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The COVID-19 pandemic has brought with it a national mental health crisis. A CDC survey found that 40% of respondents are struggling with mental health, as CNN explained, “both related to the coronavirus pandemic itself and the measures put in place to contain it, including physical distancing and stay-at-home orders.”
And now, according to the findings of a project by the Center for Public Integrity (CPI) and Columbia Journalism Investigations, in collaboration with 10 local and regional outlets, the strain of the pandemic is being compounded by the mental and emotional strain of the natural disasters that have affected the nation this summer.
Why This Matters: Mental trauma after a natural disaster isn’t a new occurrence, in fact, according to a Rice University study, 50% of Houston-area residents have experienced severe emotional distress since Hurricane Harvey devasted parts of the city in 2017. As CPI and Columbia Journalism found, “mental health experts worry the psychological toll from these increasingly common cataclysms — with a pandemic now overlaid on top — could be unprecedented.”
Recognizing Mental Health: As the American Academy of Pediatrics explained: in addition to their profound effects on the life and infrastructure of communities, disasters produce a massive collective stress exceeding the ability of the affected population to cope with the physical, emotional, and financial burdens.
Disaster episodes affect millions of people and exert a collective social suffering that requires a monumental effort by individuals, communities, societies, and the world community to overcome.
Classically, relief efforts focus on the physical consequences of disasters by providing immediate medical attention and addressing health and environmental services (water supply, sewage disposal, and shelter).
But only in recent years have the short and long-term consequences on mental health and psychosocial well being of individuals, families and communities been taken into consideration.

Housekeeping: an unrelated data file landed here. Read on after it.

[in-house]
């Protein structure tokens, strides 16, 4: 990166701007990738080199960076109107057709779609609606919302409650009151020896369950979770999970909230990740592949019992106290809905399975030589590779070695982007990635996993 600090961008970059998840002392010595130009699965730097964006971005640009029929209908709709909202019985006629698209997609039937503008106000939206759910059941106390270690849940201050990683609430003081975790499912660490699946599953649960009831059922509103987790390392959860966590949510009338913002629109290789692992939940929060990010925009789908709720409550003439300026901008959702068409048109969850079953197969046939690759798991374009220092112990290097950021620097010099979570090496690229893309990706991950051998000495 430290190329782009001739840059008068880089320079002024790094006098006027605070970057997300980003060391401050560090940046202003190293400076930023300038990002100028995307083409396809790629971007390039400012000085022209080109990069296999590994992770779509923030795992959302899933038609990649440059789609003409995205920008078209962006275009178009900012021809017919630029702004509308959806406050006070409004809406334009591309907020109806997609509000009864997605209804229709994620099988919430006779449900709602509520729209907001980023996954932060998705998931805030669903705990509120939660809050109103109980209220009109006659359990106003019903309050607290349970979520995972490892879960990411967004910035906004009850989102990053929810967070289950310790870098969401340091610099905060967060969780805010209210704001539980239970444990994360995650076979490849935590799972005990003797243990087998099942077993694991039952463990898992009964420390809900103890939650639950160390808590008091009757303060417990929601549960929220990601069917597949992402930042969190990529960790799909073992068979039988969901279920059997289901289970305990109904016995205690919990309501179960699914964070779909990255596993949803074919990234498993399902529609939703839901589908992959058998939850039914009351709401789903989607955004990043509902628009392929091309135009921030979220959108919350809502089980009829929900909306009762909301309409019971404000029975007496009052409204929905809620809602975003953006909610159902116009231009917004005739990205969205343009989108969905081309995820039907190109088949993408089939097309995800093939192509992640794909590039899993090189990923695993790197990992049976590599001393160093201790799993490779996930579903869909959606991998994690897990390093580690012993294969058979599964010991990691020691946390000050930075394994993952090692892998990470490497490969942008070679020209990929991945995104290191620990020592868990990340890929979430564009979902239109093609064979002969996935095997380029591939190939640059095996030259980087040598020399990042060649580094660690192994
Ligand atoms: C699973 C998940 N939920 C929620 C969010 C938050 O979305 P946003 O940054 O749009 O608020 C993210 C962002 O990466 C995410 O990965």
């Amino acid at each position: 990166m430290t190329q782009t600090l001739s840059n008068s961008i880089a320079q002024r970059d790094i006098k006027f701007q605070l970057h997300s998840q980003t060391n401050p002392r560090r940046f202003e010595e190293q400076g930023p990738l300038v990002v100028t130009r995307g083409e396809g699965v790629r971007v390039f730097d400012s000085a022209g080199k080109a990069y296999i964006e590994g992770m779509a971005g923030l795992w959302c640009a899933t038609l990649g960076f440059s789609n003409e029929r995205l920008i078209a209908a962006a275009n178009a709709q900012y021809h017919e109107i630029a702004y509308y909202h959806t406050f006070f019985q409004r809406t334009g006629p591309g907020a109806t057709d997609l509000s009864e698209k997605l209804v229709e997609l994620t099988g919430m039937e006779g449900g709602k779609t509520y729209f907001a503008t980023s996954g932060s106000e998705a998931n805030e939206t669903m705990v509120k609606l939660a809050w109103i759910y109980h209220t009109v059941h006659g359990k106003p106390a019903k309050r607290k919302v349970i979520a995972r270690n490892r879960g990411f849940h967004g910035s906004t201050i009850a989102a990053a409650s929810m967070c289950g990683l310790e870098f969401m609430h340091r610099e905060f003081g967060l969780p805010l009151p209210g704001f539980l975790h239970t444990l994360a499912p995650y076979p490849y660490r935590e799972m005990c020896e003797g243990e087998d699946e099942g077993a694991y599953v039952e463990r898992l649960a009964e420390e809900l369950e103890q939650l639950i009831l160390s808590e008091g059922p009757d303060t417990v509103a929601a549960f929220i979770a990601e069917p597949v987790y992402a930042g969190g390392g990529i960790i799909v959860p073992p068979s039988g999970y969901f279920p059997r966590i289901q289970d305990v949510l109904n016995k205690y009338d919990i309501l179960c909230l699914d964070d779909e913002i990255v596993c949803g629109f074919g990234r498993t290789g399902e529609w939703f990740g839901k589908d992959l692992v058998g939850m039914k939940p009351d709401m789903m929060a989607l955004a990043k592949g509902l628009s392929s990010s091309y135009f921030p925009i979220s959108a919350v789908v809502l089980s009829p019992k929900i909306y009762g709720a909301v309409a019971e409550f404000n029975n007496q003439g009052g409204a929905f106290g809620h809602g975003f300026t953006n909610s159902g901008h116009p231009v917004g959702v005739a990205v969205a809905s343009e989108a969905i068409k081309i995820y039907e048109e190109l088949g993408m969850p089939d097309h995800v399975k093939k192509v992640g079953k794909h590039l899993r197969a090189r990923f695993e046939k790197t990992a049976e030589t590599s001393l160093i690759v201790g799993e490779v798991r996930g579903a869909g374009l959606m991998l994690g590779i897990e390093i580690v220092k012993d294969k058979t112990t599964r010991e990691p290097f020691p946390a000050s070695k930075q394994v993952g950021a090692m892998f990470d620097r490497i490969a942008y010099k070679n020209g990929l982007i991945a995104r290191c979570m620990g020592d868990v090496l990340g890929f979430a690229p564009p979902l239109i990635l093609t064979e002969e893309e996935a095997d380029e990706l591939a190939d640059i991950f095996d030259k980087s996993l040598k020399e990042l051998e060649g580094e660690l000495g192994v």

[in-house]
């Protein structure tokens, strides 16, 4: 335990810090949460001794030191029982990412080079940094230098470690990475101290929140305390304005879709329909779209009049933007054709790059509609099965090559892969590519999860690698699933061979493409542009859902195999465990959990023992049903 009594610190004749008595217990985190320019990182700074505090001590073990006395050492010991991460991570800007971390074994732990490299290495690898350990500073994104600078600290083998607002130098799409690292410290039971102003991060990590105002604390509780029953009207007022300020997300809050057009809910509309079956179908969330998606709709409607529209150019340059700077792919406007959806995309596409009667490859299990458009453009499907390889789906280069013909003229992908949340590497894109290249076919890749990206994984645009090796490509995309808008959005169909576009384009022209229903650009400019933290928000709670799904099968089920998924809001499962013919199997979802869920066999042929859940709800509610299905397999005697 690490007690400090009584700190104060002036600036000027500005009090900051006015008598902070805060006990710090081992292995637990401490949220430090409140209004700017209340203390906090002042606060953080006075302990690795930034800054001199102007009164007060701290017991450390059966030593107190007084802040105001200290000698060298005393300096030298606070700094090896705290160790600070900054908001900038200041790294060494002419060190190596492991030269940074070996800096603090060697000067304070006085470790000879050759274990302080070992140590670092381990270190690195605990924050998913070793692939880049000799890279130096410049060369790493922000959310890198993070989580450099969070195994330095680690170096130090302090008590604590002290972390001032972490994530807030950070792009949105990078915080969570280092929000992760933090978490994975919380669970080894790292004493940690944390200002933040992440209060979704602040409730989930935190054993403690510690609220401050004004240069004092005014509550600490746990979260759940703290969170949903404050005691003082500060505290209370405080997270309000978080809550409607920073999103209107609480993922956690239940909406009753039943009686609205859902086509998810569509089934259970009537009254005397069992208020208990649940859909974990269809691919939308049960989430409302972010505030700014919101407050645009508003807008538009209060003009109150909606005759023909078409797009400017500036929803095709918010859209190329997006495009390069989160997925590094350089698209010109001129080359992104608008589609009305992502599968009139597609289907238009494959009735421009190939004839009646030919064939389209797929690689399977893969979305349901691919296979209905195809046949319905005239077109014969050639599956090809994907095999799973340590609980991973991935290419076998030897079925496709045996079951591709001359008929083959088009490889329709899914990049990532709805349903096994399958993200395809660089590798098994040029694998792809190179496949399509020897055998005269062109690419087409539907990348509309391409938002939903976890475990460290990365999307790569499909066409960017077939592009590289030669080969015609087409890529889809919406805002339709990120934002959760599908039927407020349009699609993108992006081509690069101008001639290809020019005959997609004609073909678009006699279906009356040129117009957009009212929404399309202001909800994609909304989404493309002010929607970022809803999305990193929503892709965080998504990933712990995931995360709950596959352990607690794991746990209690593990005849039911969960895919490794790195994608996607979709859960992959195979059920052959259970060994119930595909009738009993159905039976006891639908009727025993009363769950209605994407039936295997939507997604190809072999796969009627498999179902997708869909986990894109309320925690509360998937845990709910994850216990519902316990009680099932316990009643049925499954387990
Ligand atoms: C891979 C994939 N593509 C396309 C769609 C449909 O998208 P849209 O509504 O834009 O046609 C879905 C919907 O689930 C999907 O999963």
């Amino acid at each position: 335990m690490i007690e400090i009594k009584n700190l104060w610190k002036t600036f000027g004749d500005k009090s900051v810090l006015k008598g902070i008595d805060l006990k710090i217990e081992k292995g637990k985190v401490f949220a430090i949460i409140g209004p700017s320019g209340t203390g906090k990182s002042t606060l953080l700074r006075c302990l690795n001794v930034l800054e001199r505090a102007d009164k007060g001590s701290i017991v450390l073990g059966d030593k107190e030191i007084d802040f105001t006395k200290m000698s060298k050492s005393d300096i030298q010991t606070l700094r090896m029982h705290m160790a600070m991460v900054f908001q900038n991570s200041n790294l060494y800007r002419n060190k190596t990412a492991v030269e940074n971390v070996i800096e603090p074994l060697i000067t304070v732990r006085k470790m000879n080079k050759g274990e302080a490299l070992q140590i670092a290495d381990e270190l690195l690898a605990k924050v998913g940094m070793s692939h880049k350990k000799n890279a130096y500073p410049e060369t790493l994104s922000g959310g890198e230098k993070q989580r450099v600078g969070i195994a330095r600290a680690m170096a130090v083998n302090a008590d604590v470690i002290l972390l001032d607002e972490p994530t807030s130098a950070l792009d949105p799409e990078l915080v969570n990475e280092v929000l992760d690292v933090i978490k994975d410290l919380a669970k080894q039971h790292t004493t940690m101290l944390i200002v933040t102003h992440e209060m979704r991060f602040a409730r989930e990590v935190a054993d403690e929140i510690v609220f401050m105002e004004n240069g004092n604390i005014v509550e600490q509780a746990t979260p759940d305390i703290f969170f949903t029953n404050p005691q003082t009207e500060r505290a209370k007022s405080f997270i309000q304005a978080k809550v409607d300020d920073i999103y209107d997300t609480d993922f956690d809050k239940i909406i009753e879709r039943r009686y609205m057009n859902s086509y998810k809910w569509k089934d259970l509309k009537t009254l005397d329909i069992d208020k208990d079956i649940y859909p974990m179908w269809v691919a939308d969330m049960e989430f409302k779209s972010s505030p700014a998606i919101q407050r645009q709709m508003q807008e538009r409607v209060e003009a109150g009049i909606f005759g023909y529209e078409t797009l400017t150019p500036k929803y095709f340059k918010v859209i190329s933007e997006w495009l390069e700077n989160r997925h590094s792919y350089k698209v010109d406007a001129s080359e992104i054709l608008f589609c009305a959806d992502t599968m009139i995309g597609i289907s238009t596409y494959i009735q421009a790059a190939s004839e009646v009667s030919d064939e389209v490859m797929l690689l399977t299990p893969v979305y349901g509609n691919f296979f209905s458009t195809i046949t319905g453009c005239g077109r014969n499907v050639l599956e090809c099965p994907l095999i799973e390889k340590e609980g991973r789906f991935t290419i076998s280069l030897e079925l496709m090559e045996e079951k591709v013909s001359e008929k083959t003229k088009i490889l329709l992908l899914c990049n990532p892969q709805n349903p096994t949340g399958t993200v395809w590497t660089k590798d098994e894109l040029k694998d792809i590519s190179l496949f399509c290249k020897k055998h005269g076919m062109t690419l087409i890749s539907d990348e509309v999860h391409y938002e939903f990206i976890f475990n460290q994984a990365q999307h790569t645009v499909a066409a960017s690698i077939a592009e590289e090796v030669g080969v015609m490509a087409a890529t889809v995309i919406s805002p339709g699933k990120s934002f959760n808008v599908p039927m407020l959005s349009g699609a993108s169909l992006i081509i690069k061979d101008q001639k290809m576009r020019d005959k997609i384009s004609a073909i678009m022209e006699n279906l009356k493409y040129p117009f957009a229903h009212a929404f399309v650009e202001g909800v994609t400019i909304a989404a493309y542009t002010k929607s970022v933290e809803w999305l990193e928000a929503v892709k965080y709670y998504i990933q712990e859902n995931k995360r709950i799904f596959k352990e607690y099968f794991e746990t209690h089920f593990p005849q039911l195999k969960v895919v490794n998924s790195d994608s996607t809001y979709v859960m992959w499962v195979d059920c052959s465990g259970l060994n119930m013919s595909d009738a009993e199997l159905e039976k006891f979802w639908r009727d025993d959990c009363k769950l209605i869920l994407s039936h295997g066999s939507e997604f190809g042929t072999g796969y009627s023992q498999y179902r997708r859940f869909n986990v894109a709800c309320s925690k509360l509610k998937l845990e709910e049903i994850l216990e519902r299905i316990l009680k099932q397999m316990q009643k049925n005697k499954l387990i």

In the United States, our primary program for supporting mental health after a natural disaster is the Crisis Counseling Assistance and Training Program, run by the Federal Emergency Management Agency and the Substance Abuse and Mental Health Services Administration.
The program distributes an average of $24 million, or 1% of FEMA’s annual total relief fund, to send mental health workers into disaster-stricken communities and provide other support.
But the Center for Public Integrity and Columbia Journalism Investigations found that this help usually lasts about a year, even though the psychological effects can linger for many more, and reaches only a fraction of survivors.
We can do a lot better than this. In fact, as the WHO explained, many countries have capitalized on emergency situations to build better mental health systems after crises.
By Natasha Lasky, ODP Staff Writer This week, the medical journal Lancet published their annual report on health in relation to climate change, subtitling it: “code red for a healthy future.” The report delves beyond the obvious effects of wildfires, hurricanes, and extreme weather events — looking at food security; livelihoods; human physical and mental […]
By Ashira Morris, ODP Staff Writer The EPA announced Monday that it will move toward regulating perfluoroalkyl and polyfluoroalkyl substances (PFAS) — manmade “forever chemicals” — that don’t naturally break down and can contaminate both air and water. These chemicals, found in various household products, from dental floss to nonstick pans, can also be harmful […]
The editors of over 230 medical journals said in a statement on Monday that climate change is a health issue and that its effects could become “catastrophic” if world leaders don’t do more to address it. The health impacts of climate change include wildfire smoke–which has been linked to an increase in positive COVID-19 cases–and pollutants […]
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